Shoulder Pain: Symptoms & Signs

Shoulder pain can be a result of injury or disease of the shoulder joint. Injury can affect any of the ligaments, bursae, or tendons surrounding the shoulder joint. Injury can also affect the ligaments, cartilage, menisci (plural for meniscus), and bones of the joint. The design of the shoulder joint is such that it sacrifices stability for mobility. As an extremely mobile joint that plays a central role in the action of a major extremity, the shoulder is at risk for injury. Common injuries of the shoulder can lead to inflammation of the bursae (bursitis) or tendons (tendonitis or tendinitis) and result in a torn rotator cuff with dysfunction, impingement, as well as instability and frozen shoulder. Labral tears can be from torn cartilage. Fracture of the bones of the shoulder (such as from biking falls) can cause intense shoulder pain.

Pain can also occur in the shoulder from diseases or conditions that involve the shoulder joint (including arthritis such as osteoarthritis or degenerative arthritis with bone spurs), the soft tissues and bones surrounding the shoulder, or the nerves that supply sensation to the shoulder area. Occasionally, shoulder pain can be a result of a heart attack. It is unusual for cancer to cause shoulder pain.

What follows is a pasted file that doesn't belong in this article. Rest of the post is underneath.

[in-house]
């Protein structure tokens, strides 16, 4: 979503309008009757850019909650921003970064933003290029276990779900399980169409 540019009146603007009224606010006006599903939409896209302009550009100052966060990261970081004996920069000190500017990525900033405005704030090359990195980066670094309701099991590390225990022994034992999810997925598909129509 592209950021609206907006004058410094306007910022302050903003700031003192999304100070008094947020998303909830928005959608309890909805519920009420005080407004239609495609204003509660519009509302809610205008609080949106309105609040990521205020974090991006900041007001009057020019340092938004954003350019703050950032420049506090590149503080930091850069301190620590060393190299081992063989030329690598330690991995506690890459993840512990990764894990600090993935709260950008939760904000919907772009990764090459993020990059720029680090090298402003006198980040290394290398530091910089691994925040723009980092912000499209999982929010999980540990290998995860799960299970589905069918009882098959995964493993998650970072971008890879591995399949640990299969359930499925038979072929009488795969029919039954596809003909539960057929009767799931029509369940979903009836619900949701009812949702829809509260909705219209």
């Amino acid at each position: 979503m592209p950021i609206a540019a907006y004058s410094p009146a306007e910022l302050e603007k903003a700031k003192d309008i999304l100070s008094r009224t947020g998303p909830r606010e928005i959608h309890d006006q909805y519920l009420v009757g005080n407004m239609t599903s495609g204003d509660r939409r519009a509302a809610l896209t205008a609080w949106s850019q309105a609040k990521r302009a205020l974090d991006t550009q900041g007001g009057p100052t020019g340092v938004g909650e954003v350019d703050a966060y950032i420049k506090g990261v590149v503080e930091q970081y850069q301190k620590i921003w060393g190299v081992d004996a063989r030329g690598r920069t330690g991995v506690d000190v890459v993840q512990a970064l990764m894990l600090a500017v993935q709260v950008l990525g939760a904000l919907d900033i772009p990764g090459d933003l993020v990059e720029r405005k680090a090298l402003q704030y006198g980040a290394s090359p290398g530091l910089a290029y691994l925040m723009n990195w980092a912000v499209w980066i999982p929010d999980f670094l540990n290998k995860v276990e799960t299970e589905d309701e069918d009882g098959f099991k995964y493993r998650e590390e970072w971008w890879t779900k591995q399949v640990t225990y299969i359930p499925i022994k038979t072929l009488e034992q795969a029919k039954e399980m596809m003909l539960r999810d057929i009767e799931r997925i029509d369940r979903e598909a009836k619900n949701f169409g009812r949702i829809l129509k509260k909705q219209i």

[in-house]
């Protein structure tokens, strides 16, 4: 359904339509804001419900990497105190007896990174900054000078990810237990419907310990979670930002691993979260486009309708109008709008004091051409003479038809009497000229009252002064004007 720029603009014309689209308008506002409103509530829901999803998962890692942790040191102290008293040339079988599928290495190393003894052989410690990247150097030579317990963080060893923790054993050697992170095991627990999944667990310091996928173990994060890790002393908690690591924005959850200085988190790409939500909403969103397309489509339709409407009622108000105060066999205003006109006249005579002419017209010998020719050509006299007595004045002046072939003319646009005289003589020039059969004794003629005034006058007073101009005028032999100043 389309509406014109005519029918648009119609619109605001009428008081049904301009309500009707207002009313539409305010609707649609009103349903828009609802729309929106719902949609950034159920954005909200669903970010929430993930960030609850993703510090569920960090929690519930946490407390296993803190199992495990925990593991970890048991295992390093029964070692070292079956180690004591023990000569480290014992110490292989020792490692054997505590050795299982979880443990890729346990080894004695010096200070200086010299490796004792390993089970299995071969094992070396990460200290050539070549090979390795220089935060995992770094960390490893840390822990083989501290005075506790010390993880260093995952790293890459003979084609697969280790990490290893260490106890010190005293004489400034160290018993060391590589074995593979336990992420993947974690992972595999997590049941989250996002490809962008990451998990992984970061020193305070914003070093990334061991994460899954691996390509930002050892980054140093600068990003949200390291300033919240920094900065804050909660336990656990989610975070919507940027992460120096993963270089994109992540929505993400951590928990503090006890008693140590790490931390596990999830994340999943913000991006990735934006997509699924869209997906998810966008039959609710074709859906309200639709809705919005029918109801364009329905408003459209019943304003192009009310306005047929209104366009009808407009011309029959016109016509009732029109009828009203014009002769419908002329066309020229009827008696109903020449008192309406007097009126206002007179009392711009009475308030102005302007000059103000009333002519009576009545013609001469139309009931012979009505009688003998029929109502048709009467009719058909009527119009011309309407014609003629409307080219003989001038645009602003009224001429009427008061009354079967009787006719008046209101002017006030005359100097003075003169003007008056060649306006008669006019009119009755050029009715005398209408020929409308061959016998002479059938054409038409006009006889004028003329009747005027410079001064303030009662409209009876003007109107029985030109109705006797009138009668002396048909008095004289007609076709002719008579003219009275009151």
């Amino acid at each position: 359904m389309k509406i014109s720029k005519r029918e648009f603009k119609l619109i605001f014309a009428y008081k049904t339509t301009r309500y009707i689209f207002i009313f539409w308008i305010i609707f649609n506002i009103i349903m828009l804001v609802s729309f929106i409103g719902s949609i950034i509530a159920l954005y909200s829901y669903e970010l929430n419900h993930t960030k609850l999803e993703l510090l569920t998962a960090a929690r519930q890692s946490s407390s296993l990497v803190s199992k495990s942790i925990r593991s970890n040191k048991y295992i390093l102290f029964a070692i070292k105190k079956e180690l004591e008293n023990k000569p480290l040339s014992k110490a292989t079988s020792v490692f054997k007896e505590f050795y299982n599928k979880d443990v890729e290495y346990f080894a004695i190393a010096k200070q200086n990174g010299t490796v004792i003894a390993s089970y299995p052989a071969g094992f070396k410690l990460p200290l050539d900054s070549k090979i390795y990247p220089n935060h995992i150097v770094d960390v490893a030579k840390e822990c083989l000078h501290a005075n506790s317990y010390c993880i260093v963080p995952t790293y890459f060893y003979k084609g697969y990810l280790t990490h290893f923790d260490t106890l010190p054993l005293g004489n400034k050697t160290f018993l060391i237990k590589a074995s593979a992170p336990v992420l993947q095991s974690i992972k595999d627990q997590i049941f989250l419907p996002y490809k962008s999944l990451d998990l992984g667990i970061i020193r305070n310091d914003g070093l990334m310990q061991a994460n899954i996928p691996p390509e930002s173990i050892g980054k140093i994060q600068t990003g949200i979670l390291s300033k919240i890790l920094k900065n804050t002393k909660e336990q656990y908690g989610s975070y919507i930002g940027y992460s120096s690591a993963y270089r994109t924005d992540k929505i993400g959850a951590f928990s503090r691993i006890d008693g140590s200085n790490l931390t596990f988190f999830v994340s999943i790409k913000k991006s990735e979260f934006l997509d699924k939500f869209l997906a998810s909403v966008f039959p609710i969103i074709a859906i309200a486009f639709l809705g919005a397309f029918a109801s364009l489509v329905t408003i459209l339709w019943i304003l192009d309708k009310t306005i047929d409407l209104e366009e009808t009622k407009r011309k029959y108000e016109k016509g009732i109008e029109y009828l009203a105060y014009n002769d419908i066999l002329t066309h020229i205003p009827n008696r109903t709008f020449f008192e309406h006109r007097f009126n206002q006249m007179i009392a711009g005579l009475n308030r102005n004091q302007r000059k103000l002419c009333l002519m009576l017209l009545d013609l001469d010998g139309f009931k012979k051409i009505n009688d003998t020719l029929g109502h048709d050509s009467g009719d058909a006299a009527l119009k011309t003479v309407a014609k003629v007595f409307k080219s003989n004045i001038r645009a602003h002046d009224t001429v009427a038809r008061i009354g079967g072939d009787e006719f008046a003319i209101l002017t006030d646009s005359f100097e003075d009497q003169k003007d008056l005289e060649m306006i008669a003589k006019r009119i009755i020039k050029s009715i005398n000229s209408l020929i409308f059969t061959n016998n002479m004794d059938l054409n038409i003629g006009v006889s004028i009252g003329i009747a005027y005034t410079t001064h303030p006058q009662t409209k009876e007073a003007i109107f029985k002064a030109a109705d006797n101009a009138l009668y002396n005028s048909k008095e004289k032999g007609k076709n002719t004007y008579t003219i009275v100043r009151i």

Related Symptoms & Signs

Other causes of shoulder pain

  • Bone Tumor
  • Brachial Plexus Injury
  • Cartilage Tear (Usually Labrum Tear)
  • Irritation Under Diaphragm

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Medically Reviewed on 9/10/2019
References
Kasper, D.L., et al., eds. Harrison's Principles of Internal Medicine, 19th Ed. United States: McGraw-Hill Education, 2015.
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